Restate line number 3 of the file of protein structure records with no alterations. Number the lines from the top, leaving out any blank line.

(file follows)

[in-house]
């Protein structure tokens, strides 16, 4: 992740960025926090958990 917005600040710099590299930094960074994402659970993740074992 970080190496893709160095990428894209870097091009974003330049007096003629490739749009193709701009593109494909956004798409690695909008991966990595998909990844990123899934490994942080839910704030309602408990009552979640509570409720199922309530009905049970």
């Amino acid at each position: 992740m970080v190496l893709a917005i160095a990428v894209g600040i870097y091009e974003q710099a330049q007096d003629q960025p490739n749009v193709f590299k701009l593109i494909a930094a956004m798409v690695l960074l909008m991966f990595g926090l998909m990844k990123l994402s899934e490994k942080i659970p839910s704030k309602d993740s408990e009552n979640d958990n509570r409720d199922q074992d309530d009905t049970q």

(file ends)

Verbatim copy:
């Amino acid at each position: 992740m970080v190496l893709a917005i160095a990428v894209g600040i870097y091009e974003q710099a330049q007096d003629q960025p490739n749009v193709f590299k701009l593109i494909a930094a956004m798409v690695l960074l909008m991966f990595g926090l998909m990844k990123l994402s899934e490994k942080i659970p839910s704030k309602d993740s408990e009552n979640d958990n509570r409720d199922q074992d309530d009905t049970q």